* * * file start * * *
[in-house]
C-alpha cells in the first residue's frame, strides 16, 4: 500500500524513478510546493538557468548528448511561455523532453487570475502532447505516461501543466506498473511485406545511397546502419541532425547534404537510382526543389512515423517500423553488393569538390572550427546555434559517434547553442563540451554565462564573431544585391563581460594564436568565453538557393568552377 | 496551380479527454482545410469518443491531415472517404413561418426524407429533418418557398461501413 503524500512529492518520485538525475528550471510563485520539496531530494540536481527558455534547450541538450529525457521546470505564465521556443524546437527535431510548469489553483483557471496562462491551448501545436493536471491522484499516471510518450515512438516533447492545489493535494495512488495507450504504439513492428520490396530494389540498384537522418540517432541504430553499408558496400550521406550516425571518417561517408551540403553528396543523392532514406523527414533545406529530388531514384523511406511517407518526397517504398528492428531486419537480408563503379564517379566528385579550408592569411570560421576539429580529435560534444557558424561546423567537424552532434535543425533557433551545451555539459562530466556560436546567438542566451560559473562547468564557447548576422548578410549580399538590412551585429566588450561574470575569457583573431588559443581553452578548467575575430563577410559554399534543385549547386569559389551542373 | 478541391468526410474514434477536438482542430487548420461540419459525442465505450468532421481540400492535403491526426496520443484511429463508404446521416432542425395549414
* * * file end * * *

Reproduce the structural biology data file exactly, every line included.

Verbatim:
[in-house]
C-alpha cells in the first residue's frame, strides 16, 4: 500500500524513478510546493538557468548528448511561455523532453487570475502532447505516461501543466506498473511485406545511397546502419541532425547534404537510382526543389512515423517500423553488393569538390572550427546555434559517434547553442563540451554565462564573431544585391563581460594564436568565453538557393568552377 | 496551380479527454482545410469518443491531415472517404413561418426524407429533418418557398461501413 503524500512529492518520485538525475528550471510563485520539496531530494540536481527558455534547450541538450529525457521546470505564465521556443524546437527535431510548469489553483483557471496562462491551448501545436493536471491522484499516471510518450515512438516533447492545489493535494495512488495507450504504439513492428520490396530494389540498384537522418540517432541504430553499408558496400550521406550516425571518417561517408551540403553528396543523392532514406523527414533545406529530388531514384523511406511517407518526397517504398528492428531486419537480408563503379564517379566528385579550408592569411570560421576539429580529435560534444557558424561546423567537424552532434535543425533557433551545451555539459562530466556560436546567438542566451560559473562547468564557447548576422548578410549580399538590412551585429566588450561574470575569457583573431588559443581553452578548467575575430563577410559554399534543385549547386569559389551542373 | 478541391468526410474514434477536438482542430487548420461540419459525442465505450468532421481540400492535403491526426496520443484511429463508404446521416432542425395549414